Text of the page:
National center for infection control professionals, healthcare experts, manufacturers, distributors, suppliers and consumers focused on best practices in hand hygiene and hand sanitizer products

Thursday, September 10, 2009

Industrial Safety * Hygiene News: Pandemic Report: Endorses Benzalkonium Chloride for Hand Sanitizing

Pandemic Protection
by Matthew Marc Henry
September 9, 2009

This article presents information about pandemic diseases (and more specifically H1N1) spreading throughout your place of business. Here are 15 simple points gathered from the nation’s leading sources on pandemic preparedness:

1 — Cover your cough – If you have to cough, show some manners, and consideration for the health of others… You may already be ill and not know it. Think about others, too. Are your co-workers coughing? Have them cover their mouths. If you want to be really safe, prepare your workplace with masks. Many do not understand the difference in masks, but it is really quite simple: N95 and other “rated” and form fitting masks are to protect the well from inhaling airborne pathogens. Procedural masks (like what a surgeon wears) are for the ill, to help them cover their mouths and noses to avoid expelling pathogens towards the Well. You can find both at any quality first aid supplier. (Avoid new “miracle masks” claiming unheard of protection and germ-killing properties… If it sounds too good to be true, it probably is.)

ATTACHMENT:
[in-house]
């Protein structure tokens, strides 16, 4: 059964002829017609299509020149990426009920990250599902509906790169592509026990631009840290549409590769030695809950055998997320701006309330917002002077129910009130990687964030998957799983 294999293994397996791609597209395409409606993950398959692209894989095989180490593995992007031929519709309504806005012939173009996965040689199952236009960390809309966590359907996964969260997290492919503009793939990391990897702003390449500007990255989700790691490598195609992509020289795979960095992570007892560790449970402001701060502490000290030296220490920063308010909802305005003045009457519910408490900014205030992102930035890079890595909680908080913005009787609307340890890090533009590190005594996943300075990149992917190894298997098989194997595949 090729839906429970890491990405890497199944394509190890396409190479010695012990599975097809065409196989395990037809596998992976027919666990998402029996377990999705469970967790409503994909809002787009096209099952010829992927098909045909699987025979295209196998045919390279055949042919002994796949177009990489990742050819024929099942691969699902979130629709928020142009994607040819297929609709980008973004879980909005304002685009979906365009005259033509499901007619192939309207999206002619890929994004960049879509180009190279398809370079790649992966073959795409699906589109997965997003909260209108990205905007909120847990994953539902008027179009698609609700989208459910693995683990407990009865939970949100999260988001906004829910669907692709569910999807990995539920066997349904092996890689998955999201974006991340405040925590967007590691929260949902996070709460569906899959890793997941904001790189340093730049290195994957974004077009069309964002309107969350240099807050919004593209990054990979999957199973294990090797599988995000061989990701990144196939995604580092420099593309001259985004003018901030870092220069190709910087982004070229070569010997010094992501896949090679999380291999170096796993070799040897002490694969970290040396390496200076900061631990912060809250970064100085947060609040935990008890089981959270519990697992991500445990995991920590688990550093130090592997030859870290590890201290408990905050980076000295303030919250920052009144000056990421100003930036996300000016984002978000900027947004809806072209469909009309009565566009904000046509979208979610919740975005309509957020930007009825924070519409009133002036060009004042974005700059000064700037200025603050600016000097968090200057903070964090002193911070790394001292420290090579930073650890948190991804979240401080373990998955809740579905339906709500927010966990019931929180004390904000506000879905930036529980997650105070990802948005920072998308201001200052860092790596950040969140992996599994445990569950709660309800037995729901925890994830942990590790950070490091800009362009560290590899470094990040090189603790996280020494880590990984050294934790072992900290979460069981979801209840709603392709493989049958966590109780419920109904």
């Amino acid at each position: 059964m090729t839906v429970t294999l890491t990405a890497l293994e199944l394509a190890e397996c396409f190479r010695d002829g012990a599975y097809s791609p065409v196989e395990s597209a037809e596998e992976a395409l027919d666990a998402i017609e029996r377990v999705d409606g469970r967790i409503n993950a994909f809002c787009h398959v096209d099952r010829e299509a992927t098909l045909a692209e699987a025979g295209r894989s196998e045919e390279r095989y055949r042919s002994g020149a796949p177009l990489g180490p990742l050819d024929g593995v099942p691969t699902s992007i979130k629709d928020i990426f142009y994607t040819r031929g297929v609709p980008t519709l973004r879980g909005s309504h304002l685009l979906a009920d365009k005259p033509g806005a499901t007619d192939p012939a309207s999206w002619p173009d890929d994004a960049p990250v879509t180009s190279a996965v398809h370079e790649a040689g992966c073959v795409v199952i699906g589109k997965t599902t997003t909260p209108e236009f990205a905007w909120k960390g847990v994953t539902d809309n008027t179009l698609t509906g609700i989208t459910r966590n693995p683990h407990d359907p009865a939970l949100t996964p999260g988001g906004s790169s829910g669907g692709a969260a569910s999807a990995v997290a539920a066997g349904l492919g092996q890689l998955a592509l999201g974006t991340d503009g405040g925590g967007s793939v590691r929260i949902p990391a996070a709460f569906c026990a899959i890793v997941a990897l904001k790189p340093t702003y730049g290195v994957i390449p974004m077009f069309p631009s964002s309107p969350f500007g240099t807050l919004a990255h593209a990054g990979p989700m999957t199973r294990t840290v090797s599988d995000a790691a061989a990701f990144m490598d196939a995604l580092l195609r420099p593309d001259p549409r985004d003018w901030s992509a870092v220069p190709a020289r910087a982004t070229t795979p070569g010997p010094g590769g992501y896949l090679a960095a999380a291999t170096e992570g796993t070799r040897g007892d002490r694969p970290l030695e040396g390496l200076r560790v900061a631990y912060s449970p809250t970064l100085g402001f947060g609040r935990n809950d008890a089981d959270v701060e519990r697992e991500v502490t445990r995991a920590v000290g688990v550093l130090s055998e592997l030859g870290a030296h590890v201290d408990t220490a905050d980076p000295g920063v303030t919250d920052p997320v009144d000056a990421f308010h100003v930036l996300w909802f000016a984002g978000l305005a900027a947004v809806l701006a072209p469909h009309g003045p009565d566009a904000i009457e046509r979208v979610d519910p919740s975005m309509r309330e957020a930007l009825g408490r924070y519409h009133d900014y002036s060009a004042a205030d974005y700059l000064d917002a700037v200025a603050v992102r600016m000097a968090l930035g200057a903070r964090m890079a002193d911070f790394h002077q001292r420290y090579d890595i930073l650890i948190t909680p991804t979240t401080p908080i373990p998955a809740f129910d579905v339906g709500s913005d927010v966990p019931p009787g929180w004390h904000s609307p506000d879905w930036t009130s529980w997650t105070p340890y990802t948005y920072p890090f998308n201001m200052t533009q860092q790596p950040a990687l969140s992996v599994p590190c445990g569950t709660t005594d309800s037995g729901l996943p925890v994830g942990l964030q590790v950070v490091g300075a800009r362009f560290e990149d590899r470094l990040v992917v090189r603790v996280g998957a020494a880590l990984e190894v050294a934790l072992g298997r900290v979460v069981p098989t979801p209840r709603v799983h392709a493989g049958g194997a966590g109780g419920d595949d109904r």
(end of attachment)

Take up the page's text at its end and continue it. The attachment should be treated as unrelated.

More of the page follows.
2 — Wash your hands frequently – Cooties! Think about all the things you touch every day. Think about how many others touch them and breathe on them. Are they ill? Now… think about how often you touch your face. Try counting for 5-10 minutes… you would be surprised. Wash your hands. Hot soap and water are great. Hand sanitizers are handy when hot water is not available. Other great options are benzalkonium chloride (BZK) wipes — those nice clean towellettes — that are so handy to have around. Benzalkonium chloride solutions are rapidly acting biocidal agents with a moderately long duration of action. They are active against bacteria and some viruses, fungi, and protozoa.4 You can pick these up from your favorite first aid product company for about 3¢ each… usually in boxes of 100. Pass them around to co-workers, stash them in your pocket, wallet, purse, glove box, lunch box, briefcase, wherever.  

Matthew Marc Henry
Matthew is a managing safety consultant for Express Companies, Inc. (dba com/ He is a former EMT and has served on several Cal/OSHA Advisory Committees and the Associated General Contractors Safety Committee.  

1 comment:

Lilia said...

I hate thinking that all of my first aid training would go to waste based on people getting sick from not washing their hands. Gross! Thanks for spreading awareness about how important this step is.